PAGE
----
Slide Film for Studio Work

Discussion in 'Film Discussion and Q & A' started by kdthomas, Jan 4, 2016.

  1. kdthomas

    kdthomas No longer a newbie, moving up!

    Joined:
    Aug 9, 2014
    Messages:
    1,117
    Likes Received:
    472
    Location:
    Denton, TX
    Can others edit my Photos:
    Photos NOT OK to edit
    I can 't remember if I've asked this before (i searched briefly), but does anyone use slide film for their portraiture studio work? I've been wanting to try this, and it looks like it's going to be either Velvia 100 or Provia 100 ...

    Any thoughts?


     
  2. SoulfulRecover

    SoulfulRecover TPF Supporters Supporting Member

    Joined:
    Jun 8, 2010
    Messages:
    1,530
    Likes Received:
    730
    Location:
    Texas
    Can others edit my Photos:
    Photos OK to edit
    Ive done it quite a few times and always enjoy E6 film. Ive used Kodak E100G and Provia. The Kodak had cooler colors where as the Provia is warmer. Shot with either a 4x5 or 120
     
    • Like Like x 1
  3. gsgary

    gsgary Been spending a lot of time on here!

    Joined:
    Oct 31, 2008
    Messages:
    16,144
    Likes Received:
    2,968
    Location:
    Chesterfield UK
    Can others edit my Photos:
    Photos OK to edit
    I wouldn't use it for studio work your exposures will have to be perfect, no blown highlights, pluse it is double to get processed unless you can do it yourself
    I would use 160/400 Portra
     
  4. Derrel

    Derrel Mr. Rain Cloud

    Joined:
    Jul 23, 2009
    Messages:
    48,229
    Likes Received:
    18,870
    Location:
    USA
    Can others edit my Photos:
    Photos OK to edit
    I started with slide film for studio work and used quite a bit. It's best shot using an incident flash meter and exposing for the highlights, which is pretty easy to do if you have a flash meter. If you do not have a meter, you'd want to use a digital camera as a substitute, and use an ISO setting on the camera that correlates well with the film you're using. The best thing is, the slide itself is the picture, so there's no intermediate step, like the printing of the negative, that some "other person" or "a machine" can screw up.

    Color negative film is really great stuff, but the negatives have to be interpreted. When I was using gel-colored backgrounds, which was a common practice in the 80's and 90's, color prints could easily come back with odd skin tones unless they were custom printed with operator-override done...the large areas of background color (unexpected color) could fool the machines we had in those days...maybe the machine algorithms are much better today. But with slide film--YOU GOT what you had SHOT. And that's the best thing abut slide film on studio shooting: the film is developed to a rigid, known standard, and the film is the final image, without color interpretation, without a second step that can be messed up.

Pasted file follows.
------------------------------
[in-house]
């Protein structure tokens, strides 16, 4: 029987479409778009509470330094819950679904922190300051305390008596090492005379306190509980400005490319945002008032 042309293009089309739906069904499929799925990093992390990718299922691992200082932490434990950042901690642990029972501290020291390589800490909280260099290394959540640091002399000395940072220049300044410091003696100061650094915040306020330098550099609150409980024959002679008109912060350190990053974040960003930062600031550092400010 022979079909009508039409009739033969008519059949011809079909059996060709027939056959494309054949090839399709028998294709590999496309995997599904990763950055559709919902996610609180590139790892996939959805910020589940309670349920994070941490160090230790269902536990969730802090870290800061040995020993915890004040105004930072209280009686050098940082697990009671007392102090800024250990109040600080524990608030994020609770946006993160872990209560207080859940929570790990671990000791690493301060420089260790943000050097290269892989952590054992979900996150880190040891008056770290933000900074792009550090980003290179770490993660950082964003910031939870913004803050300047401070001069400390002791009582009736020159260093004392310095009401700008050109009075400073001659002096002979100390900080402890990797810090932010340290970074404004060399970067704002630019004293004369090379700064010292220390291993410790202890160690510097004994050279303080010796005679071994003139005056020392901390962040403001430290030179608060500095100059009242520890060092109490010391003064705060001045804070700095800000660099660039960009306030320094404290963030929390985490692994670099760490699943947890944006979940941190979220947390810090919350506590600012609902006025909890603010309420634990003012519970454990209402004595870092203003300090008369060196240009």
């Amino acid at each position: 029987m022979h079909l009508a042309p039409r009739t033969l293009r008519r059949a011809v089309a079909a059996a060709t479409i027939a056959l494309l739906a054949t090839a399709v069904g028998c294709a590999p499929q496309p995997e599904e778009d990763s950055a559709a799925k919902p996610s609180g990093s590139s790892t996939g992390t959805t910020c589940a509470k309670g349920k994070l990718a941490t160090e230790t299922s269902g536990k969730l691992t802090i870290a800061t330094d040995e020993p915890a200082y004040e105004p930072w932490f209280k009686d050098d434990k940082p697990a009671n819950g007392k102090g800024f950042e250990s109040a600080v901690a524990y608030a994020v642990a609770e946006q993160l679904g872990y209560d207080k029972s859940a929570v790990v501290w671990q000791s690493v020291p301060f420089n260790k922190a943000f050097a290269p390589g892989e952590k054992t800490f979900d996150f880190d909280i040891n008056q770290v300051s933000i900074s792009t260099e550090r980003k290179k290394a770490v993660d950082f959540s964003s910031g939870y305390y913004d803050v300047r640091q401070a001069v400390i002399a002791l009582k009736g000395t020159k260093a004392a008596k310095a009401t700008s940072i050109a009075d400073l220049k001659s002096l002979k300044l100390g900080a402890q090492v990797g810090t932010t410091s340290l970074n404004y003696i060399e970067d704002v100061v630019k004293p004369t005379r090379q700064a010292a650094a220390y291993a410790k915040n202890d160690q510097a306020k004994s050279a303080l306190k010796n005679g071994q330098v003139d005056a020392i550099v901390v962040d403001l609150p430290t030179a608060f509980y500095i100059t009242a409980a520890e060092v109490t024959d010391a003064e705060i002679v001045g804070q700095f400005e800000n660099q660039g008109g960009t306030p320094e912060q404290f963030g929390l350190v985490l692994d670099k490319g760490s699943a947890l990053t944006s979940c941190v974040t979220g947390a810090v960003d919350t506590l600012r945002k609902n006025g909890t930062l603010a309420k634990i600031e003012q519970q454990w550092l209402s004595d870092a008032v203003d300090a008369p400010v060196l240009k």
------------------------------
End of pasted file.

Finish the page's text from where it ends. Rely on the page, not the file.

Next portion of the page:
I would never suggest Velvia for people, unless it's Halloween.
     
  5. kdthomas

    kdthomas No longer a newbie, moving up!

    Joined:
    Aug 9, 2014
    Messages:
    1,117
    Likes Received:
    472
    Location:
    Denton, TX
    Can others edit my Photos:
    Photos NOT OK to edit
    Ok so I have a roll of provia 100 in 120 format, as well as couple rolls of 35mm ... I'll give them a spin on a TFP shoot I have this weekend ... The model is a young black woman, and I'm interested to see how it works with darker skin tones ... this is the first time I've worked with a person who isn't Caucasian, and I hope I do well with her.

    I may even try a one-stop push with one roll just to experiment with the contrast.

    What I imagine I can do is get everything looking right with the D810 at ISO 100 and then reshoot with the slide film. The model knows we will be experimenting a bit.
     
  6. Derrel

    Derrel Mr. Rain Cloud

    Joined:
    Jul 23, 2009
    Messages:
    48,229
    Likes Received:
    18,870
    Location:
    USA
    Can others edit my Photos:
    Photos OK to edit
    I think a one-stop push could easily be considered a less-than-good idea. But yeah, use the D800 at 100 ISO as your proxy light meter and you'll be ballpark.

    Look at the lighting setup you are using, and SQUINT your eyes, and then you will get a sort of rough idea of the way slide film in-studio can force the shadowed-side stuff into going to black a looooot more readily than the shadow-side areas would do with the D800 as the capture device.

    If you want to see how that works, make sure D-Lighting is turned off in the D800's setup menu, but set the tone curve manually, to HIGH contrast, so it is maximally contrasty. There's color slide film shot with studio lighting. The shadowed areas in-studio will drop to nothingness very fast as compared against what a wide-DR sensor like a D800 will do.

    Pushing the film a stop will make the contrast higher, which is I think, not the way to go today--now that we SCAN the film, and not make color separations or projection images.
     
    • Useful Useful x 2
  7. Trond

    Trond TPF Noob!

    Joined:
    Feb 7, 2016
    Messages:
    3
    Likes Received:
    0
    Can others edit my Photos:
    Photos NOT OK to edit


    I'm a serious hobby photographer, and I have many good photos of my wife (who is quite brown :) ) using Provia 100f. I'm amazed at what this film can do, and I think it's probably the best film form warm sunlight (e.g. Towards sunset). I agree that some shots occasionally get ruined by wrong exposure, but I'm surprised how often it comes out perfect, particularly if I do a bit bracketing (which I do now and then). I think people overemphasize the difficulty of slide film; I managed to get many shots just right when I was a complete newbie.

    I have also pushed Provia one stop (exposed at 200) with excellent results.
     

Share This Page

Search tags for this page
slide film forum
,

slide film studio photography